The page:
For most of the way the word “Road” is an understatement, but should be more accurately called “Track”. This section has never seen a grader at all and the track in from the Connie Sue would have started out as a true cross country affair and over time and the passing of more vehicles, a well defined track was formed that passes through the Plumridge Lakes Nature Reserve and continues further north towards Lake Rason, where the track changes to a well maintained, graded road that is now seeing a lot of interest from the mining industry. At this latitude on the Connie Sue Highway area, the vegetation is predominantly typical Nullarbor country, mainly covered in Bluebush, with small stand of Mulga.
As you enter the Plumridge Lakes Nature Reserve area, the county slowly changes with the bluebush giving way to Spinifex, Black Oak, Mallee and Marble Gum. In many places
the track is barely one car width wide, with constantly small vegetation running along the side of your vehicle. The Plumridge Lakes area was a very important area for the Sandalwood cutters, and there are a few remains of their activities to be clearly seen when passing through the area. There is only one track that gives you access to view the southern section of the actual Plumridge Lakes, and without a GPS, it will be very easy to miss this side track. As you pass the remains of the old Sandalwood Cutters camps, take your time to smell the remains of that very fragrant timber that was once Western Australia
major export industries.
Travelling further north the country opens up to wide open plains with constant reminders that there are many treasures waiting to be tapped from the ground, in the form of drilling sample for Gold and other minerals. The very large fence enclosure around the Tropicana Air strip keeps wildlife from wandering onto the air field looks very out of place in such a remote place complete with solar powered electric fencing, but the airfield and the mining camp are new additions to this area, as are the 60kph speed sign due to exploration activities in the area. At the end of this great road you have the option of two destinations, veering left will see you in Laverton in a couple of days, or turning back to the right will take you to Neale Junction and areas further afield into the Great Victoria
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A good part of this road passes through the Plumridge Lakes Nature Reserve, one of six “A” Class Nature Reserves
in the WA Section of the Great Victoria
Desert. The difference between a Nature Reserve and a National Park is the same throughout Australia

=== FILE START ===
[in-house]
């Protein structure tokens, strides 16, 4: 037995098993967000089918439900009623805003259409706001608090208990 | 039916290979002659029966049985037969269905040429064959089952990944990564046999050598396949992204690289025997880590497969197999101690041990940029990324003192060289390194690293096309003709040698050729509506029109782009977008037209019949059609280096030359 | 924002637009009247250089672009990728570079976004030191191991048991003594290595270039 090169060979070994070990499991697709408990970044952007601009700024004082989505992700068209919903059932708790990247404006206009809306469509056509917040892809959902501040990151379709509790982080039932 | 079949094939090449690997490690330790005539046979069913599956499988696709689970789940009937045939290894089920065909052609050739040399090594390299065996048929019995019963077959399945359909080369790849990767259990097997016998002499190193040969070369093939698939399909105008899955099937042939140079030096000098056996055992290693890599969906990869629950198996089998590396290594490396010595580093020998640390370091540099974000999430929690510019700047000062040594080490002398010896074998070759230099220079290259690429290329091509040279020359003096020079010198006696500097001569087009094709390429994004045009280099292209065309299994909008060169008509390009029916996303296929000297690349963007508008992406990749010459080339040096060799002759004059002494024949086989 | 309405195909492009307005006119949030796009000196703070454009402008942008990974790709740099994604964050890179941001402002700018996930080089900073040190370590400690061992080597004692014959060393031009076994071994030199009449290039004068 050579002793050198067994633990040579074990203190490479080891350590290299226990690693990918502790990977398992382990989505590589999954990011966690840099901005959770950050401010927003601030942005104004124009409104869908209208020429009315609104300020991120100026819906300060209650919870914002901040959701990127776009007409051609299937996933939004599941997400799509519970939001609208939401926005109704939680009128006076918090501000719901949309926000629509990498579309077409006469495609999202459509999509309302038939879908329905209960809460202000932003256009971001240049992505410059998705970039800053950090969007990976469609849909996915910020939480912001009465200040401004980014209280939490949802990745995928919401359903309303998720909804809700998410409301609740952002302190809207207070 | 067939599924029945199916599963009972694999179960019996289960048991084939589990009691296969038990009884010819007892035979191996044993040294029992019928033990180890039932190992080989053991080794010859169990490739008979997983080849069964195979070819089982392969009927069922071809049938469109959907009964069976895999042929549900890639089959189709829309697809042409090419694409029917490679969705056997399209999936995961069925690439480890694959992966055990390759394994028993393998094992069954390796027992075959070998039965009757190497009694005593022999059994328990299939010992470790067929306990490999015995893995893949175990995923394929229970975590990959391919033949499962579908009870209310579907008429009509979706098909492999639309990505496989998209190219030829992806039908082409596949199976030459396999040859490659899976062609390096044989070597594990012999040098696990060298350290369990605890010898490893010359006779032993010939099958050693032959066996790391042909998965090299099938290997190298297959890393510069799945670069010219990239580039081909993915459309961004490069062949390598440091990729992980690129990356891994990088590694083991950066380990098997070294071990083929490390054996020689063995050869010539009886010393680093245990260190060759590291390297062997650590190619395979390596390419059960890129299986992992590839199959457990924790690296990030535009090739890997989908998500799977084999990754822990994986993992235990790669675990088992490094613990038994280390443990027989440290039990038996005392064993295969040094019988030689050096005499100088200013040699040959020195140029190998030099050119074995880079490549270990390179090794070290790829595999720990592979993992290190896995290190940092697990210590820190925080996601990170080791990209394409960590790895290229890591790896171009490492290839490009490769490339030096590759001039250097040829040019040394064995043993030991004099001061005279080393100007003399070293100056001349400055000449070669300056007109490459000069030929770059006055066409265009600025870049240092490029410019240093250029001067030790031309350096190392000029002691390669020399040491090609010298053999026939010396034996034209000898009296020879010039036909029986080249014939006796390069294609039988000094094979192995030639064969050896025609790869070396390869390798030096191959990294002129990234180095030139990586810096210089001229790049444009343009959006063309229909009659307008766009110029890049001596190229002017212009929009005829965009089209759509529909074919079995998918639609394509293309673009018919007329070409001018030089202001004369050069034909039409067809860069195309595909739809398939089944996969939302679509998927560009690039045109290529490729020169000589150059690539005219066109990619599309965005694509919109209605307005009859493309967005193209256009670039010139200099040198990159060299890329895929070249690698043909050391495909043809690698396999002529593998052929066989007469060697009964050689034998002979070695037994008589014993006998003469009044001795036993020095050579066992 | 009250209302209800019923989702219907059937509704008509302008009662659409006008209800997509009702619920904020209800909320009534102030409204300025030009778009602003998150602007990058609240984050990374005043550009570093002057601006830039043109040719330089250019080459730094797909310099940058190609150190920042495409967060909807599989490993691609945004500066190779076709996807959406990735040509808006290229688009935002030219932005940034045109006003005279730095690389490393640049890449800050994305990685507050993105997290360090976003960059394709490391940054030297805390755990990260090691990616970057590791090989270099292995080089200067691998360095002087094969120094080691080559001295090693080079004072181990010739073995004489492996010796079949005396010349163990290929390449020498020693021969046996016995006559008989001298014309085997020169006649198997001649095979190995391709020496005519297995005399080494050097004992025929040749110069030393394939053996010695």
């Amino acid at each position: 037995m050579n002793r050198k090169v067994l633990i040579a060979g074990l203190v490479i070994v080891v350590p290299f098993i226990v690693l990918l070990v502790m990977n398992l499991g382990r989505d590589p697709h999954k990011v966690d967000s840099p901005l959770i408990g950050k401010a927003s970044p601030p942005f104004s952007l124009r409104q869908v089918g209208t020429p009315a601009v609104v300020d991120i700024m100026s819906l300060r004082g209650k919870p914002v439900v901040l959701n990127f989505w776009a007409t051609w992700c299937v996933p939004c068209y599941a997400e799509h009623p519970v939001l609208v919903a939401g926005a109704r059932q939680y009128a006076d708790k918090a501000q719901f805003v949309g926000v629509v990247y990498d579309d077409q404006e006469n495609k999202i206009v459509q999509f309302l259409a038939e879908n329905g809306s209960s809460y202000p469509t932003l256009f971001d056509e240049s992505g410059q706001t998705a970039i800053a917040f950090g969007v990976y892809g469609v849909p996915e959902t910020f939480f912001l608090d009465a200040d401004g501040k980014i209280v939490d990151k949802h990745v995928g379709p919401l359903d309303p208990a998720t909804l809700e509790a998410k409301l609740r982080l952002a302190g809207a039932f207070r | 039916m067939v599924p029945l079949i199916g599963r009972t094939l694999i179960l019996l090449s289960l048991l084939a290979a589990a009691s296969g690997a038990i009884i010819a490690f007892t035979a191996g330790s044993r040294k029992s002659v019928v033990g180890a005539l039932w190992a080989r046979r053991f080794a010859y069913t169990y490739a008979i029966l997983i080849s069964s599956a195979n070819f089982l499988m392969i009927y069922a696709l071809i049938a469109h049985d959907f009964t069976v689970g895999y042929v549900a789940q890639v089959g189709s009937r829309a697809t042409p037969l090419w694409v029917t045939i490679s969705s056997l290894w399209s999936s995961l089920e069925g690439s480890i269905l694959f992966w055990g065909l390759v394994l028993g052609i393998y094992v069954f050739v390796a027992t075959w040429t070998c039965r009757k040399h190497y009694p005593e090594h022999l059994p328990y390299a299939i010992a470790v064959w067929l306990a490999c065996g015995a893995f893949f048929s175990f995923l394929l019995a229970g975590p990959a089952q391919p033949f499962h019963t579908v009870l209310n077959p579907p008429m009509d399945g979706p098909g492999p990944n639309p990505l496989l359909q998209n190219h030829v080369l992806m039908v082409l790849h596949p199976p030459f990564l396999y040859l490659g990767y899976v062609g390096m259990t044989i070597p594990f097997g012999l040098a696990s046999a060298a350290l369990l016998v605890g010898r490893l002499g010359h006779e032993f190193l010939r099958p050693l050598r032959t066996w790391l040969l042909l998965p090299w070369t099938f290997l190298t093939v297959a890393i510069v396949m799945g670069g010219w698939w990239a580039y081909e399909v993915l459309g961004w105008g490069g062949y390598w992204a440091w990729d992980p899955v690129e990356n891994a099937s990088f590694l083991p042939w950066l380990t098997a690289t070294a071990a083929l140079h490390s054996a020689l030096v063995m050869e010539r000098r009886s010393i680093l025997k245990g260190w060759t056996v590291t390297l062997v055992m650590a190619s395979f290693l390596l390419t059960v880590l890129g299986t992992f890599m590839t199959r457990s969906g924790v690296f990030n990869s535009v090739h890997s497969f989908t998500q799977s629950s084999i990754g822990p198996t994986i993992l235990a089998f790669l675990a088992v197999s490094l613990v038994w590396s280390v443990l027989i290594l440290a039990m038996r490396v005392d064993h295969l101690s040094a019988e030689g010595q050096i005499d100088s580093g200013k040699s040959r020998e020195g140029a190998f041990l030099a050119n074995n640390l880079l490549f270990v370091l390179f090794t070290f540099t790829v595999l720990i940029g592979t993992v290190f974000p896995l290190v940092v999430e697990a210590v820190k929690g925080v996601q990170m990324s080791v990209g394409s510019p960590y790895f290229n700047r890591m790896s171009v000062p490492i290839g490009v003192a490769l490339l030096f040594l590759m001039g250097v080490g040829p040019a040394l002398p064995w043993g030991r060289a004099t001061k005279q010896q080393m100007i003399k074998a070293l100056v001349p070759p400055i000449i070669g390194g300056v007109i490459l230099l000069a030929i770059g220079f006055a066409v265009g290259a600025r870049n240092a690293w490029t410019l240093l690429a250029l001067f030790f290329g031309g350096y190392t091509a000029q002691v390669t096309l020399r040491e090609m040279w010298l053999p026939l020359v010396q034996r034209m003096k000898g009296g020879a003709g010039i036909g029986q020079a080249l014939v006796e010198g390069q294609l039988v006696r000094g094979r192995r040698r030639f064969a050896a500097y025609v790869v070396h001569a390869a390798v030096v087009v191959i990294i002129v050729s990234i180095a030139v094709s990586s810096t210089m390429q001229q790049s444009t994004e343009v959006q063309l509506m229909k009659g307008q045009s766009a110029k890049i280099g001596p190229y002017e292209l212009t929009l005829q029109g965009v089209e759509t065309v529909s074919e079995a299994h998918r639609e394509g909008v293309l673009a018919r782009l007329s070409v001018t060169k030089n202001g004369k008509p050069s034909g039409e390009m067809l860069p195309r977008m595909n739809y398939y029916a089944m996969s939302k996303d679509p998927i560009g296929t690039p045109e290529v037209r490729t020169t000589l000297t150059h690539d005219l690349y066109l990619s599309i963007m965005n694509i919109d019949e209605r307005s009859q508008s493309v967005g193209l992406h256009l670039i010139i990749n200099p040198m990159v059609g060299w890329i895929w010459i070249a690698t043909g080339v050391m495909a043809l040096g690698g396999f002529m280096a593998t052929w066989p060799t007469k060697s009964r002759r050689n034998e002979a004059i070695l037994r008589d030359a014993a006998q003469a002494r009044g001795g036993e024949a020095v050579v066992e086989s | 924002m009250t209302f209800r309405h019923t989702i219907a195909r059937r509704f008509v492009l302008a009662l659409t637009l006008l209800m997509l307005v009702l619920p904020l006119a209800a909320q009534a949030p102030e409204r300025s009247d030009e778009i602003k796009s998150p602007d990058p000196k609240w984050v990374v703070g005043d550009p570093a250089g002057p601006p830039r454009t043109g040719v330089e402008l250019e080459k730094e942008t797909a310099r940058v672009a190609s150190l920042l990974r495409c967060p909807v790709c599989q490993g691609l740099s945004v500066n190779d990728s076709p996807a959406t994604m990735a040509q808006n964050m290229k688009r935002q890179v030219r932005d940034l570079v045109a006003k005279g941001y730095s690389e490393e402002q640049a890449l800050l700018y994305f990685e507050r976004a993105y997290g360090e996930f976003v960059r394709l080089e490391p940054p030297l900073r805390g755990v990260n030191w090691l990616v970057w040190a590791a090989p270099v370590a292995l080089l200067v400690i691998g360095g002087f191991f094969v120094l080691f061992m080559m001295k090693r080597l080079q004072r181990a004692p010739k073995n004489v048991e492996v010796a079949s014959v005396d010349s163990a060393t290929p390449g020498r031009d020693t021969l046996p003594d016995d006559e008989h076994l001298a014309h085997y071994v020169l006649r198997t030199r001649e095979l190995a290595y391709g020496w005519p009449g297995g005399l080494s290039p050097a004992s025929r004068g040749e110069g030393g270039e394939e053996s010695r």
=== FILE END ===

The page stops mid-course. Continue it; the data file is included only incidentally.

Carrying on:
. The Purpose of a National Park is for wildlife and landscape conservation, scientific study and the preservation of features of archaeological, historic interest, together with recreation
enjoyment by the Public. Nature Reserves
are for conservation of flora and fauna and as described for National Parks, but without the recreation
component, so as to minimize the human impact.
On the 22nd April 1977, an area covering 308,990 hectares (or 43 x 73 kilometre rectangle) was declared the Plumridge Lakes Nature Reserve. There are four major plant habitats in the Plumridge Lakes area, ranging from sand dune plains in the west, limestone Black Oak and Mulga in the central areas around the Gwynne Creek area. Northeast of the Reserve is an extensive area of salt pans and ephemeral lakes, while south of the Gwynne Creek area is an area of red loam soil covered with Mallee and Sandalwood. During a 3 week period, commencing on the 23rd September 2002, up to 89 dedicated members from a group called “Desert Discovery”, a non profit group carried out valuable field work in the Plumridge Lakes Nature Reserve. The aim of the group is to find an area as remote as possible that had not been studied much and to find out what they can find about the area. Seeing that no such study had been carried out for more than 25 years, the group made some valuable finds in the area and was of great help for CALM. During the study, members carried out a range of work from checking the accuracy of maps of the area, track conditions to conducting scientific surveys about the range and numbers of plants and animals in such a remote area. One conclusion was the effect that the feral camel was having on seed eating bird numbers like Emu, Bustard and Inland Dotterels in the western part of the Great Victoria